~ Swim Team
So I've been really good and have been swimming every day since I've been back in Beijing. The gym at our new apartment is huge and positively luxe, and the pool is great when it's not overrun with kids and other loungers. It's deserted on weekdays, and initially I thought I could count on a fairly solitary experience each time. But heading over there on Saturday afternoon at 4 pm, I arrived to find four other ladies in each of the three lap lanes. I've swum in crowded pools before, but not one in which no one seems to have a rudimentary knowledge of lap swimming etiquette. Actually it's pretty puzzling to me since once you get past etiquette, you should fairly quickly stumble into common sense, which seems to dictate that a lane can't reasonably be divided into five mini-lanes for everyone to swim abreast. Yet, that seemed to be the expectation. I tried to set an example, trying to get the group into a counter-clockwise up-and-down route, at the same time fretting: "Is this horribly ethnocentric of me, coming in here and trying to impose my Western lap swim norms?" But nah, it just makes sense… Anyway it didn't work: my neighbors' stroke of choice was a slooow bobby breaststroke, scary to pass because of the wide frog kick, plus I got some mean looks because I was straying out of my allotted six inches of lane space.
After I'd run the gauntlet a couple of times, a tall man in a tiny Speedo added himself to the mix, and I trailed behind him, horrified, as he ineptly egg-beatered his way down the lane right next to me. At that moment I knew it just wasn't worth it, and that it was just a matter of time before I got kicked or otherwise mangled, so I just hoisted myself out and went to hit the shower. Just in time, too, since on my way out I had to wade through a waist-high stream of half a dozen little kids, half blinded by their swim goggles and already inserted into giant swim rings and floaty armbands, trying to make their way through the locker room door.
Saturday afternoon madness at the pool aside, I love our new place. Of course, it's always an added plus when you don't have to do any of the actual moving, just leave one day and come back two weeks later to a completely furnished, mostly-unpacked, mostly-clean new apartment. It was a really nice homecoming, though a bit dampened by Mik's confession that, being in a bind as to how to transport our last two surviving fish, he had opted to "liberate" them down the toilet. If he had told me before I arrived, I may have been able to regulate my reaction a little better, but as it was, I was pretty stunned, then couldn't hold back the tears. On one hand, they're just fish… but on the other, they were our PETS! For sure this revelation took my attention away from the roses and the candles he'd lit all over the apartment, and the poor guy wasn't showered with the many kisses and hugs he was expecting as would befit an apartment-moving-furniture-buying hero.
More than a week later, I still can't decide if this was a reasonable thing for a stressed-out person in the middle of a move to do, or if I should be watching Mik for signs of sprouting horns or cloven hooves. Since then he's been trying to convince me that they're much happier now, roaming free in the Beijing septic system ("Just think, they can eat all they want now!"). I imagine them sitting terrified in a U-bend somewhere, slowly absorbing the sewage and chemicals that'll eventually mutate them into black, bug-eyed, snaggle-toothed monsters. They'll emerge years from now from a manhole a la Teenage Mutant Ninja Turtles, to seek revenge on their former owners who callously abandoned them. With any luck, we'll have left China by then, though.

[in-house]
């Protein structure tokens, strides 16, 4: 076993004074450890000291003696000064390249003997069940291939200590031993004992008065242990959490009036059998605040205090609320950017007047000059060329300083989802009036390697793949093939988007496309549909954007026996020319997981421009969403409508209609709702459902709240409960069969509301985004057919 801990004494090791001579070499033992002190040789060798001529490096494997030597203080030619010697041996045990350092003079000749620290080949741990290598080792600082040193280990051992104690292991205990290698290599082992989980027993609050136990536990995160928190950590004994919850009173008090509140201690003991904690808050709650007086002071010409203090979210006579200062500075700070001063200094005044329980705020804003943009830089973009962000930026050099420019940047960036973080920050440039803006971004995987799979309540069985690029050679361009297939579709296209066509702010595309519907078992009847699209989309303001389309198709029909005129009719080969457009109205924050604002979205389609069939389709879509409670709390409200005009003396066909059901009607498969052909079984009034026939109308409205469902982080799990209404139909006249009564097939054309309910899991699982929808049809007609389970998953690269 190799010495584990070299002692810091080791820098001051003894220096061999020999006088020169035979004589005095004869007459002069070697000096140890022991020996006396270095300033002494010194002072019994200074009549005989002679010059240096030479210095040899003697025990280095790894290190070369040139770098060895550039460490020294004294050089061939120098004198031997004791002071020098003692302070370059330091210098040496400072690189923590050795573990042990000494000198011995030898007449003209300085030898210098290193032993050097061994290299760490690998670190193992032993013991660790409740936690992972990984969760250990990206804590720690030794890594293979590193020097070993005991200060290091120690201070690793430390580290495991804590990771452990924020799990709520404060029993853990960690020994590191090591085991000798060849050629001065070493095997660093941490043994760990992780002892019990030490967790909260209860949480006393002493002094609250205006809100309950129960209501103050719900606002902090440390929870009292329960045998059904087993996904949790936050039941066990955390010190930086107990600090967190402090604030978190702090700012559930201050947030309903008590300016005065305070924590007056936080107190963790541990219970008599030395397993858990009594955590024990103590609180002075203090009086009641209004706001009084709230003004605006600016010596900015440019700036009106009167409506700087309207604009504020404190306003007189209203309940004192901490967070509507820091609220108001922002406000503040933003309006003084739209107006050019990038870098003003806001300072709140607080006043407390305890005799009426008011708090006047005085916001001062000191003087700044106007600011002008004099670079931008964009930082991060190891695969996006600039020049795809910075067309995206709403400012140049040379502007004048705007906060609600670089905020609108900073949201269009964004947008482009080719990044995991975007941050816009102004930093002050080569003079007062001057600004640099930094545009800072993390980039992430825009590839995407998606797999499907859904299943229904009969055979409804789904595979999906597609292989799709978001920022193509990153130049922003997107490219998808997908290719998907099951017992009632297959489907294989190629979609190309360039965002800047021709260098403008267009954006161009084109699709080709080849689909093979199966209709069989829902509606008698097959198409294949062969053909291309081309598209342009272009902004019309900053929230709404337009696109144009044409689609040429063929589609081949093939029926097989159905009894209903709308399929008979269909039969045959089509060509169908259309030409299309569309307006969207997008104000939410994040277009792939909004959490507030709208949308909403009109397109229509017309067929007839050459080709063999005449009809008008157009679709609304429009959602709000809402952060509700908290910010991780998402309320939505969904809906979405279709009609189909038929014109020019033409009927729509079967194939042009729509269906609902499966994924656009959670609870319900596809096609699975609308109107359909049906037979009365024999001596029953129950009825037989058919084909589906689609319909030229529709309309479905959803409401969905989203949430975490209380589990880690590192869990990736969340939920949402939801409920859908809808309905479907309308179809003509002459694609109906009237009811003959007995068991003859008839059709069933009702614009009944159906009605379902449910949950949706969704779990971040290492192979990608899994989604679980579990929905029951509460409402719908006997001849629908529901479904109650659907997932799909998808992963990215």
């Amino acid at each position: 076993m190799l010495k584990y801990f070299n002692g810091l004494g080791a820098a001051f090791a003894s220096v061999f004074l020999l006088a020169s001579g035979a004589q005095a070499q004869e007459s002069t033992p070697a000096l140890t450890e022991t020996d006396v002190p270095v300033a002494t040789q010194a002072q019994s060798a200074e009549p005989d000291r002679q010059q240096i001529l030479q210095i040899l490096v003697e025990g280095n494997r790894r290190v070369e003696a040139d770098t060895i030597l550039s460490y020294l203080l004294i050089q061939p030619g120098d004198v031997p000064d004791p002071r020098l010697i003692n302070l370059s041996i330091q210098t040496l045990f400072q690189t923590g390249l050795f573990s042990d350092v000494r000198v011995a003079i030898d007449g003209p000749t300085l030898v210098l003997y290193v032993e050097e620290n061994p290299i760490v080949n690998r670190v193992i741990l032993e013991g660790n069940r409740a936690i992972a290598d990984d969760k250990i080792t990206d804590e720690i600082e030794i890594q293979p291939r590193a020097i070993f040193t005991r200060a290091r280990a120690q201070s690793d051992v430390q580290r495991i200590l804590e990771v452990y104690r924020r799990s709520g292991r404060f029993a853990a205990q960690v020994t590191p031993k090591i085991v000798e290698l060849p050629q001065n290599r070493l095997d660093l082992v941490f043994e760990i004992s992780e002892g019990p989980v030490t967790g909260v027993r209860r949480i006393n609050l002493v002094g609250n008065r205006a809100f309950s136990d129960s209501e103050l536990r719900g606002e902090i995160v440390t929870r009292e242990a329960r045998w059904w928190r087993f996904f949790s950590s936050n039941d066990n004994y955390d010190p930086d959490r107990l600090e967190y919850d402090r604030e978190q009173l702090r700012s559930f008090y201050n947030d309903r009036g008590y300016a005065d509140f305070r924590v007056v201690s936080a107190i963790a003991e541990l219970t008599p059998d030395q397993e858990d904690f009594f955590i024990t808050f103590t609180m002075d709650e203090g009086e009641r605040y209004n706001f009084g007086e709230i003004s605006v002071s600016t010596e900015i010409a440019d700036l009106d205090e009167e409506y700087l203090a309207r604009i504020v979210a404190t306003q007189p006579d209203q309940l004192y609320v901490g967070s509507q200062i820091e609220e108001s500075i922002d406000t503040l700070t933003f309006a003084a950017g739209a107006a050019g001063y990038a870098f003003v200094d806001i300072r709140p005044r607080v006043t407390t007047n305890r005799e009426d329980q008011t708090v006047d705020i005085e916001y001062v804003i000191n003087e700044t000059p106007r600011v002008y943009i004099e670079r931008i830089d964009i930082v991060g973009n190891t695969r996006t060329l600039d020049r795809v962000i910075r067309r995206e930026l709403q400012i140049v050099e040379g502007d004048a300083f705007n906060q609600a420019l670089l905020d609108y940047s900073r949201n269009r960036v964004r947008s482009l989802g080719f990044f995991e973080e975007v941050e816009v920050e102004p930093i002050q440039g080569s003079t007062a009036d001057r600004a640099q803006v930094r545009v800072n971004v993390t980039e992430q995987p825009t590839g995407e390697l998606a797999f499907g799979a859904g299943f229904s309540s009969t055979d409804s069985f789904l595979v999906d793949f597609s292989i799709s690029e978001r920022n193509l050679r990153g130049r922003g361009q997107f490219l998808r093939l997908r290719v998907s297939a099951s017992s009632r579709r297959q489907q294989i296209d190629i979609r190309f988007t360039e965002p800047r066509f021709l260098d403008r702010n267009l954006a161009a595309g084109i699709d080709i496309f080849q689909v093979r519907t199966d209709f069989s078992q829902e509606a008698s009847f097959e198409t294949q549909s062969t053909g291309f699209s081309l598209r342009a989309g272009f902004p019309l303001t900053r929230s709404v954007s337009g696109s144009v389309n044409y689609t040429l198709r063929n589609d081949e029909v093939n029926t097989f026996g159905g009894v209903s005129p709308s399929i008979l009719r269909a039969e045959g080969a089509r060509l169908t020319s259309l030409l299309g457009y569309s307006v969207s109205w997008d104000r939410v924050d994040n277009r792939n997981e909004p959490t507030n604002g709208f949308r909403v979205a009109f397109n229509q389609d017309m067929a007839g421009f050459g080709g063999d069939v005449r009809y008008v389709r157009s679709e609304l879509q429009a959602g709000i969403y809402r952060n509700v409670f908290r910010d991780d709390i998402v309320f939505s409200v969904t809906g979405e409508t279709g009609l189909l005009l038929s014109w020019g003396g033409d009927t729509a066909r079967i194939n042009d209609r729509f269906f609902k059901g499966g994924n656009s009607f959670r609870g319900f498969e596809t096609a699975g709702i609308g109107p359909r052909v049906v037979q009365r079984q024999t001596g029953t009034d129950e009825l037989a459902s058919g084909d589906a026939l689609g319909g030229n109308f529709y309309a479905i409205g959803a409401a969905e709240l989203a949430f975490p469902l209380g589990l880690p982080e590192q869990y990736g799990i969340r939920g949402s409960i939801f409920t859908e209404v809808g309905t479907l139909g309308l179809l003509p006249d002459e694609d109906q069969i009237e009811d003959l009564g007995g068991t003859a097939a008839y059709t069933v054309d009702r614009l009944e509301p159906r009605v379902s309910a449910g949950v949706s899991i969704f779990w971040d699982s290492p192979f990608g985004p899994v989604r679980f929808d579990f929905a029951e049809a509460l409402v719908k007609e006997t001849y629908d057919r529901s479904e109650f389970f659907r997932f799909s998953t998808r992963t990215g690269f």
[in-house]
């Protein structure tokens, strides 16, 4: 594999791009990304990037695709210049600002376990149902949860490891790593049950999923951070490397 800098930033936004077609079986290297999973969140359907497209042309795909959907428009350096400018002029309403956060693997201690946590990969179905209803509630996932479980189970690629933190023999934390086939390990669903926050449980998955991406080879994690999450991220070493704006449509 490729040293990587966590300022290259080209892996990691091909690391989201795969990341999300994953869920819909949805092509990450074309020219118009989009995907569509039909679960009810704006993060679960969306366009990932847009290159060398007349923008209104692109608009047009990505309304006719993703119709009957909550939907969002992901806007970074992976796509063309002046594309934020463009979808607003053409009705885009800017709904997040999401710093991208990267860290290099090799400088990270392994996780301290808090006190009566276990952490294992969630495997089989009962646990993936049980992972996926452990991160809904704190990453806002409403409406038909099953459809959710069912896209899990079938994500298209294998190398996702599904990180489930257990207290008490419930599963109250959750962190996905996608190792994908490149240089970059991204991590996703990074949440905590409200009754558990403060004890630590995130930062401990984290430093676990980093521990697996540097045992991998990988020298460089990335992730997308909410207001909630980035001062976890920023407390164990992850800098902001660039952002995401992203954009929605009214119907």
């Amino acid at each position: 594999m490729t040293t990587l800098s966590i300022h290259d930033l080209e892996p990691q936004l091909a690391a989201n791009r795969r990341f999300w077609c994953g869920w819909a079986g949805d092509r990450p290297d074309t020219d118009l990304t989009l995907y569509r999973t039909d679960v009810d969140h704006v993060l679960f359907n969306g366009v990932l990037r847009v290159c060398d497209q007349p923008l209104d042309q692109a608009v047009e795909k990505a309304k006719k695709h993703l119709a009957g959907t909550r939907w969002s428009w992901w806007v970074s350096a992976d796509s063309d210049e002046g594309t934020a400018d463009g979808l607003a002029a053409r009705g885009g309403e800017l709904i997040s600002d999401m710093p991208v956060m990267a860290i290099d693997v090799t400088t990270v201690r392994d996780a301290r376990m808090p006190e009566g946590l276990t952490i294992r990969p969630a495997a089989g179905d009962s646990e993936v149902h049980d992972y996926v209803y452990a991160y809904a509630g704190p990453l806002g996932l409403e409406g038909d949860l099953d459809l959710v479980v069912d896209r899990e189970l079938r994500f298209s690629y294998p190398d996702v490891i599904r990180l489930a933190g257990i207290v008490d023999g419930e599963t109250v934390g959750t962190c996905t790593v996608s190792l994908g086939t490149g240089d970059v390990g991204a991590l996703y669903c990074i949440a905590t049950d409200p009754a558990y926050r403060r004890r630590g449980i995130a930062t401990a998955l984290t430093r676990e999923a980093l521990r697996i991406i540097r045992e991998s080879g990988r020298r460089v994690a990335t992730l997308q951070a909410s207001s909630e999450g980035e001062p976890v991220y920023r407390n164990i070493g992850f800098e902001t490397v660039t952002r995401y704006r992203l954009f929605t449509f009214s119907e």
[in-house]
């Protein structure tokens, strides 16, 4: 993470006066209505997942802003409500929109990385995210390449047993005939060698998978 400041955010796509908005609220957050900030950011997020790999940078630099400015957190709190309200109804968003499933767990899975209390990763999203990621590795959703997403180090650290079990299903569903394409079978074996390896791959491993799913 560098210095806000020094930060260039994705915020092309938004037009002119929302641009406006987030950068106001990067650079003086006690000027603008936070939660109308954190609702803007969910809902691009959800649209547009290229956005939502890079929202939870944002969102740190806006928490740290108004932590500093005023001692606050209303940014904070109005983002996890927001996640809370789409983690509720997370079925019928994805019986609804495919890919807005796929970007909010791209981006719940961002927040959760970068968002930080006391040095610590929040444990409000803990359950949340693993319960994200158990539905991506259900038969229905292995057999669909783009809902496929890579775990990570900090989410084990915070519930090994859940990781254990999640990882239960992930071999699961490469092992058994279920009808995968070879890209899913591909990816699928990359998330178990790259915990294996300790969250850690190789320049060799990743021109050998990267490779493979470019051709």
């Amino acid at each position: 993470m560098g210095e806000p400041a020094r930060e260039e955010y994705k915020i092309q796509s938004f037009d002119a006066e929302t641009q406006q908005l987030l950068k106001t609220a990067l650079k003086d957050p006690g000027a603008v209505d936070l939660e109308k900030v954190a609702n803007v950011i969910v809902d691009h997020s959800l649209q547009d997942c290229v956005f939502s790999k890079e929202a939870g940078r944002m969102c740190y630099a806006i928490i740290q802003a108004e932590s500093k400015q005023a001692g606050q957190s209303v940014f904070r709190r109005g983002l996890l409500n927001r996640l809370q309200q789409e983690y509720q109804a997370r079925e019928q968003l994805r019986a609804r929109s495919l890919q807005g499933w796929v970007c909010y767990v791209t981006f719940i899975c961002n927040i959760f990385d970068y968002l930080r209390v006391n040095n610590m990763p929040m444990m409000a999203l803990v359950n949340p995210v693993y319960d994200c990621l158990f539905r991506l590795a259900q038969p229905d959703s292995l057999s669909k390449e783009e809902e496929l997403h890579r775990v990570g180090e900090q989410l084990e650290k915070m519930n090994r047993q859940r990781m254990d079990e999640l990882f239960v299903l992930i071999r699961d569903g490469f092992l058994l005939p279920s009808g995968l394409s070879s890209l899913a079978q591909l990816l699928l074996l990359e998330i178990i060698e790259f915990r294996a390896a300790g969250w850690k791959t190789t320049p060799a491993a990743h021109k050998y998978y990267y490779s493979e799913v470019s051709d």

Speaking of mutant fish in sewage, the big China news this week was a benzene spill and resulting 5-day public water cutoff in Harbin. Although that's in a different water and river system than Beijing entirely, it just reminds me of how little we actually know about the deplorable state of the environment here. Chinese news TV calls it a "blue sky day" even on mornings when we can't see the next building down the block through the smog, and that's in addition to everything else we don't know about the spread of bird flu and the Discovery Channel's repeated assertion that the next pandemic will likely originate in China. In the meantime, I got my flu shot, wash my hands every chance I get, and stay away from live or recently live birds. Really, what else can you do?
The kid's in good shape, sometimes more active than I'd like him/her to be, since I'm consistently woken up or kept awake now by the intrabelly calisthenics. It's true that it's infinitely reassuring to feel so much movement, though parts of my belly actually feel bruised and tenderized by the incessant assaults. It'll probably get too crowded in there pretty soon, but in the meantime it's fun to grab and rub the little knees/elbows/feet as they go rolling by. At my appointment on my second day back, they did another ultrasound, and baby's in the vertex (head down) position and measuring right on schedule (well, a week ahead, but Dr. F says that's well within standard +/- error). I'm actually moving around pretty well again; I guess, as with everything else in life, you can get used to anything, even carrying around an extra 15 kilos 24/7. You still couldn't pay me to get on a treadmill even for five minutes, but a 25 minute roundtrip walk down to the corner smoothie place is no longer out of the question. Obviously my back and abdominal muscles have gotten with the program and are finally pitching in, taking up the slack while my lazy-butt ligaments, drunk on hormones, are snoozing on the job. It's about time, too… I mean, go, team, go!